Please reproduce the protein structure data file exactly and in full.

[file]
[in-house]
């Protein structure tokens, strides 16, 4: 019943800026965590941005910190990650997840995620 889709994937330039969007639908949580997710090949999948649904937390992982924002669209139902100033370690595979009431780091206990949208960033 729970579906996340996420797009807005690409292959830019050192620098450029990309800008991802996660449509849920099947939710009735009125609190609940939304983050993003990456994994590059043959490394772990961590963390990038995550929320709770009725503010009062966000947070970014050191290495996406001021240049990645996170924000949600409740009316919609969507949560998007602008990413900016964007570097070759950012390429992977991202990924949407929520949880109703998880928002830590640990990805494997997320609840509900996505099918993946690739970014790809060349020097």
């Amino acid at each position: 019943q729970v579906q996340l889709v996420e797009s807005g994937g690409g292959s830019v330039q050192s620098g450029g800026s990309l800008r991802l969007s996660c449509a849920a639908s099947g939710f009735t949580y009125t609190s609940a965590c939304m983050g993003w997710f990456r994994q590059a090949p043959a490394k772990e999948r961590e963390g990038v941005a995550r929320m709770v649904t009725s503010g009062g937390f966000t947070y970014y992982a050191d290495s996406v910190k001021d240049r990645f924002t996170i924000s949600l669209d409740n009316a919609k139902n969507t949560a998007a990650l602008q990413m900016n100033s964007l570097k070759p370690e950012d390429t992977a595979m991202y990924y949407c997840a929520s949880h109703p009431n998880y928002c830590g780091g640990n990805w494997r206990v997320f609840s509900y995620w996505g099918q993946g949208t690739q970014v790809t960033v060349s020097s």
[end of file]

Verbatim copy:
[in-house]
């Protein structure tokens, strides 16, 4: 019943800026965590941005910190990650997840995620 889709994937330039969007639908949580997710090949999948649904937390992982924002669209139902100033370690595979009431780091206990949208960033 729970579906996340996420797009807005690409292959830019050192620098450029990309800008991802996660449509849920099947939710009735009125609190609940939304983050993003990456994994590059043959490394772990961590963390990038995550929320709770009725503010009062966000947070970014050191290495996406001021240049990645996170924000949600409740009316919609969507949560998007602008990413900016964007570097070759950012390429992977991202990924949407929520949880109703998880928002830590640990990805494997997320609840509900996505099918993946690739970014790809060349020097």
């Amino acid at each position: 019943q729970v579906q996340l889709v996420e797009s807005g994937g690409g292959s830019v330039q050192s620098g450029g800026s990309l800008r991802l969007s996660c449509a849920a639908s099947g939710f009735t949580y009125t609190s609940a965590c939304m983050g993003w997710f990456r994994q590059a090949p043959a490394k772990e999948r961590e963390g990038v941005a995550r929320m709770v649904t009725s503010g009062g937390f966000t947070y970014y992982a050191d290495s996406v910190k001021d240049r990645f924002t996170i924000s949600l669209d409740n009316a919609k139902n969507t949560a998007a990650l602008q990413m900016n100033s964007l570097k070759p370690e950012d390429t992977a595979m991202y990924y949407c997840a929520s949880h109703p009431n998880y928002c830590g780091g640990n990805w494997r206990v997320f609840s509900y995620w996505g099918q993946g949208t690739q970014v790809t960033v060349s020097s």